There are several leading principles observed in the administration 
of these works, which appear calculated to insure their 
highest efficiency, and the best quality in their productions. One 
is the manufacture, upon the spot, not only of the Engines, but as 
for as possible, of the materials also of which they are composed. 
AH the forged work — Tires, Tubes, Springs, Brass and Iron Castings, 
Chilled Wheels, and other parts, are here made in the best 
manner, and with the aid of every fixture to be found in establishments 
supplying separately each of these items. Another 
is the greatest possible substitution of machinery for manual labor. 
The tools are adapted, in a special manner, to the execution of 
each portion of the work ; and each class of tools is specially appropriated 
to distinct portions of the work. Another is the entire 
independence of the different departments of the works from 
each other. Hardly any two distinct branches of labor are carried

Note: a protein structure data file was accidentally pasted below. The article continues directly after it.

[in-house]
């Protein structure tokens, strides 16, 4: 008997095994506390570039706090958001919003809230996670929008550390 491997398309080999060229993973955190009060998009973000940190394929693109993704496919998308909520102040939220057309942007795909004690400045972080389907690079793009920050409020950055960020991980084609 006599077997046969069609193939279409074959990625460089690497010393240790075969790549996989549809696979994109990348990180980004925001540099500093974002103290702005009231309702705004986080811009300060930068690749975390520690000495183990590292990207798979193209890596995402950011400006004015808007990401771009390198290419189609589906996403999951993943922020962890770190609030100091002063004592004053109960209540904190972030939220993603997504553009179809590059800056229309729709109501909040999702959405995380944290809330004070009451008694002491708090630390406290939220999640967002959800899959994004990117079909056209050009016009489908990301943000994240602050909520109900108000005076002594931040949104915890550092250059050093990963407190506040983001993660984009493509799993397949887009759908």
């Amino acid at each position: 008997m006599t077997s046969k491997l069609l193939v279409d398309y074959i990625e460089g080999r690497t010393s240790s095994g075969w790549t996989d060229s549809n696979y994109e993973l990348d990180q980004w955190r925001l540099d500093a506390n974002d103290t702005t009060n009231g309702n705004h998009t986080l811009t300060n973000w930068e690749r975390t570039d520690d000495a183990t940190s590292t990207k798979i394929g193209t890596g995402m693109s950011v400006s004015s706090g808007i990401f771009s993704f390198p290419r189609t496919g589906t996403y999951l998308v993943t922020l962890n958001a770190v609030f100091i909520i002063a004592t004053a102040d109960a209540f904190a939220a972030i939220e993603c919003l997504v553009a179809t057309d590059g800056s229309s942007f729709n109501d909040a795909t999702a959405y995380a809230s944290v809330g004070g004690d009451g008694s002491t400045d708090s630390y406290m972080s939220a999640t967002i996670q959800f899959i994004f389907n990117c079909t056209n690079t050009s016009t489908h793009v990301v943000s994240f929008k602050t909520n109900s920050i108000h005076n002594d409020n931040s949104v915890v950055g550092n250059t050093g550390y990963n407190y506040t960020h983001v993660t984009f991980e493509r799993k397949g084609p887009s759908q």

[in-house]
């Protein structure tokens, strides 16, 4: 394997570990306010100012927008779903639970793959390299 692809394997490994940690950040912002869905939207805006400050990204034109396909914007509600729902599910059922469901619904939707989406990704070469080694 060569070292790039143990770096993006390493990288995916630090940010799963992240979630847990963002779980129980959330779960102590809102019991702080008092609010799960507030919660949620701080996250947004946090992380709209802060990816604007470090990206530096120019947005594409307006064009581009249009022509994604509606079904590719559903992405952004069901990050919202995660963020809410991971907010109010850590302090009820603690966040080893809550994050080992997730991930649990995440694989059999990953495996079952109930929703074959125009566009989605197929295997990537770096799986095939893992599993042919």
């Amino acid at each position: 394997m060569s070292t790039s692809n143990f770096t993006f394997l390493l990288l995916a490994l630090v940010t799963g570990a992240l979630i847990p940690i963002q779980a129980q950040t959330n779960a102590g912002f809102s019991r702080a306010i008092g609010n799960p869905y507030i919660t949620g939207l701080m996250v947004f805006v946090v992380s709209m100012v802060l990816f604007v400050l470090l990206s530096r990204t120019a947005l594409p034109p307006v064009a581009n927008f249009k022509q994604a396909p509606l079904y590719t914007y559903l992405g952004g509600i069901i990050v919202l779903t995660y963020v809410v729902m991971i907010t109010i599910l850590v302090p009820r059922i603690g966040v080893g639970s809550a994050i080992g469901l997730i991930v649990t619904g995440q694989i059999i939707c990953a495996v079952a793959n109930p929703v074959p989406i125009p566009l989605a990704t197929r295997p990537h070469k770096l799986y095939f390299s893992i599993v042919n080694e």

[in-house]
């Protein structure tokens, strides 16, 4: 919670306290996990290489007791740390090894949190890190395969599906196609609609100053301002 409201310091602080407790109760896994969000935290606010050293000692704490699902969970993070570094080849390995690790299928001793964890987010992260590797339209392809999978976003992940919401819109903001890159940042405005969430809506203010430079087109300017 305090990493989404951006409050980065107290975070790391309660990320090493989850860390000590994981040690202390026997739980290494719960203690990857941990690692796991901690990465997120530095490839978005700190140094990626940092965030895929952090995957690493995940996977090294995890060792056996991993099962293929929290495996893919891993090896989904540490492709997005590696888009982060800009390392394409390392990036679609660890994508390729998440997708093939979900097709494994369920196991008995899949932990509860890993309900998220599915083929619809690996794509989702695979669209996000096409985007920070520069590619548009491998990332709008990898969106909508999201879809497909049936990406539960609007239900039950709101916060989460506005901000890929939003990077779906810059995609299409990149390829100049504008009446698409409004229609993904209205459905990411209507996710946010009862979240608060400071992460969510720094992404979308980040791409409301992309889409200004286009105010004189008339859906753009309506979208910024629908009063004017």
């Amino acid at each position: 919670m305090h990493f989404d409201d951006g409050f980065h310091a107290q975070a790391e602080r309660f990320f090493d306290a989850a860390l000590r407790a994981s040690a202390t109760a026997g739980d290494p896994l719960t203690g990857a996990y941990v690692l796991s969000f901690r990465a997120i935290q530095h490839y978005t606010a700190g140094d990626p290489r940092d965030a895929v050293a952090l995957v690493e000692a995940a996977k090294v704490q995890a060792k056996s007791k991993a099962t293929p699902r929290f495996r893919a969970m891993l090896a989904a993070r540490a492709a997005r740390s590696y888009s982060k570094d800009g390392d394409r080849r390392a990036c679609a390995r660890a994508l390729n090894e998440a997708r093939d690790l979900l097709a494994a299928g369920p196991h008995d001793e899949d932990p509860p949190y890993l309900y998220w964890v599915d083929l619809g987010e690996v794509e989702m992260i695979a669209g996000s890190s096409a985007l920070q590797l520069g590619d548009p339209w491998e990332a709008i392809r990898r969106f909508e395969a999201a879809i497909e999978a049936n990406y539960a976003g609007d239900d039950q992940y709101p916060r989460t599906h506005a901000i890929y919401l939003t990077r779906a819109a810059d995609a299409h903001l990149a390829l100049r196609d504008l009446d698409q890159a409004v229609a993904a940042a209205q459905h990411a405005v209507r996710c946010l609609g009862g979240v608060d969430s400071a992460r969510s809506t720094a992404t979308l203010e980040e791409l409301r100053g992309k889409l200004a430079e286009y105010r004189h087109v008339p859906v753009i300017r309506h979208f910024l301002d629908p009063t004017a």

on together in the same apartment; but, at the same time, 
there is the utmost facility for all necessary communication between 
the separate departments. In the materials used for the 
Engines, wrought iron is used wherever practicable, and to the 
exclusion of cast iron. Hammered charcoal iron is used for the 
boilers; thick brazier's copper is used exclusively for the tubes; 
and tough scrap is used for all important forgings. 


Up to the present period nine hundred and thirty-seven Locomotives 
have been constructed at the Norris Works ; the average 
for the last ten years being about forty Locomotives per year. 
Of this number, one hundred and fifty-six were on foreign account, having been shipped to England, France, Austria, Prussia, 
Italy, South America, Cuba, &c. 


The cost of a Locomotive, complete, varies between $6,000 and 
$12,000, although the price is somewhat confused, from the practice